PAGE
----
mSpy

From Wikipedia, the free encyclopedia
Jump to navigation Jump to search
mSpy
Logo mSpy.png
Developer(s) London-based tech company
Type mobile and computer parental control monitoring
Website www.mspy.com

mSpy is a brand of mobile and computer parental control monitoring software for iOS, Android, Windows, and macOS. mSpy monitors and logs user activity on the client device. This software is marketed at parents as a way to monitor smartphone, tablet, and computer usage of their children.[1][2] Parents can monitor a range of smartphone activities their kids are taking part in, from their child's physical location to their browser history, video, images, emails, texts, and more.[3]

History[edit]

mSpy was launched as a product for mobile monitoring in 2010 by a London-based tech company.

In 2012 the application allowed parents to monitor not only smartphones but also computers - Windows and Mac.

In 2013 mSpy became TopTenReviews Cell phone monitoring software award winner.

By 2014, the business has grown nearly 400%, and mSpy user number have exceeded the 1 million mark.[4]

In 2015 mSpy program updates ensured longer battery life of target devices. The number of mSpy clients approximated 1.5 million and the number of countries, mSpy application has customers in, reached 207. Leading mSpy markets included USA, Germany, France, Brazil and the United Kingdom.[5]

In 2016 mLite — a light version of mSpy is available from Google Play.

Features[edit]

mSpy works on the following platforms: Android, iPhone, Windows and Mac.

mSpy allows:

Recent Awards[edit]

  • Parents Tested Parents Approved Winner's Seal of Approval (2015, USA)[6]
  • kidSAFE Certified Seal (2016, USA)[7][8]

Reception[edit]

It was noted that since mSpy runs inconspicuously, there is risk of the software being used illegally. Nick Pickles, director of Big Brother Watch, told MailOnline "This is the kind of technology you'd expect the security services to be using…".[9] Citing similar concerns, mSpy was called "terrifying" by The Next Web[10] and was featured in NPR coverage of spyware used against victims of stalking and other domestic violence.[11]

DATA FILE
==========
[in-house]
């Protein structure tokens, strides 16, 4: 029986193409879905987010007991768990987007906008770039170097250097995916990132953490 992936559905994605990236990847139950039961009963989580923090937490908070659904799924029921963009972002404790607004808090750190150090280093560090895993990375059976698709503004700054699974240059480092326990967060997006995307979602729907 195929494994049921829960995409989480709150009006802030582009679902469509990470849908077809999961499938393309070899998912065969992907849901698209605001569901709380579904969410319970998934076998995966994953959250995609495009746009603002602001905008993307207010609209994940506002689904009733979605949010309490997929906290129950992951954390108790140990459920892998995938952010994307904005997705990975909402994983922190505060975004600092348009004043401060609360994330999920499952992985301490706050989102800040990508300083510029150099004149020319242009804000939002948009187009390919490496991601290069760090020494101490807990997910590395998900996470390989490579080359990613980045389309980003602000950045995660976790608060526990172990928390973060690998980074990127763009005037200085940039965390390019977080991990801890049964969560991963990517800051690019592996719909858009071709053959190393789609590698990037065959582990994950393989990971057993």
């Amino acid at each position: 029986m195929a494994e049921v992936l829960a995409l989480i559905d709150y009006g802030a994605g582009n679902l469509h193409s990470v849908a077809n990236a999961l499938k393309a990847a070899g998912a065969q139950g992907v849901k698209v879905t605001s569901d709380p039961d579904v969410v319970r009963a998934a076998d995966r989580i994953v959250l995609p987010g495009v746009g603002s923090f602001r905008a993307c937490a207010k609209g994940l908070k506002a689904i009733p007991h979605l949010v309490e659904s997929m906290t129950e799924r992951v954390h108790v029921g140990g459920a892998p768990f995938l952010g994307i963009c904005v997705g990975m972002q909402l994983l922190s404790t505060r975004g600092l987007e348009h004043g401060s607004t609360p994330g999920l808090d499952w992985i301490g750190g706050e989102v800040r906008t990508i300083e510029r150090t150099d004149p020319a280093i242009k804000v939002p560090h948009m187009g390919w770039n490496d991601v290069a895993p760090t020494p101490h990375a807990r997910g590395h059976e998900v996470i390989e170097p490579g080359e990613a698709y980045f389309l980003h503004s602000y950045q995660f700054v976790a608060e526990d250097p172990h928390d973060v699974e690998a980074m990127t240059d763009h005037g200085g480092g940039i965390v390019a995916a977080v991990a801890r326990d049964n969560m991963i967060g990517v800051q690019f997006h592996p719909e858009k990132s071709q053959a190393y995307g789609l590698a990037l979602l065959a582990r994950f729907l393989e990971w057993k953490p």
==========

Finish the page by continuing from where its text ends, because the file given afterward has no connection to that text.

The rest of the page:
In May 2015, Brian Krebs claimed that mSpy was hacked, leaking personal data for hundreds of thousands of users of devices with mSpy installed.[12] mSpy claimed that there was no data leak, but that instead, it was the victim of blackmailers.[13]

See also[edit]

References[edit]

  1. ^ Rossman, Jim (May 3, 2014). phone-activity.ece "There are ways of keeping tabs on your kids’ phone activity". Dallasnews.com. Retrieved June 24, 2014.
  2. ^ Shaw, Keith (May 22, 2014). "How far are you willing to go to spy on your employees' smartphones? " Networkworld.com. Retrieved June 24, 2014.
  3. ^ TEGNA. "Apps designed to limit and monitor your childs online activity". Retrieved 2016-09-29. 
  4. ^ Ong, Josh (November 28, 2013). "mSpy: A terrifying app for spying on another smartphone or tablet user." Thenextweb.com. Retrieved June 24, 2014.
  5. ^ "mSpy Monitoring Application Sums Up 2015". Retrieved 2016-09-29. 
  6. ^ "mSpy Got PTPA Winner's Seal of Approval | Cell Phone Spy Software Reviews". www.top10spysoftware.com. Retrieved 2016-09-29. 
  7. ^ "mSpy Parental Monitoring Tool is certified by the kidSAFE Seal Program". www.kidsafeseal.com. Retrieved 2016-09-29. 
  8. ^ "mSpy Received KidSAFE Listed Seal". PRWEB. February 22, 2016. Retrieved November 6, 2016. 
  9. ^ Woollaston, Victoria (November 28, 2013). "The bunny boiler app: Spy software lets you track a partner's movements, listen in on calls and even lock their phone." Dailymail.co.uk. Retrieved June 25, 2014.
  10. ^ Josh Ong (2013-11-28). "mSpy: A Terrifying App for Spying on Another Smartphone User". Thenextweb.com. Retrieved 2015-11-08. 
  11. ^ "Smartphones Are Used To Stalk, Control Domestic Abuse Victims : All Tech Considered". NPR. 2014-09-15. Retrieved 2015-11-08. 
  12. ^ "Mobile Spyware Maker mSpy Hacked, Customer Data Leaked — Krebs on Security". Krebsonsecurity.com. 2015-05-14. Retrieved 2015-11-08. 
  13. ^ "Child spy firm hit by blackmailers". BBC. 2015-05-20. Retrieved 2015-11-08. 

External links[edit]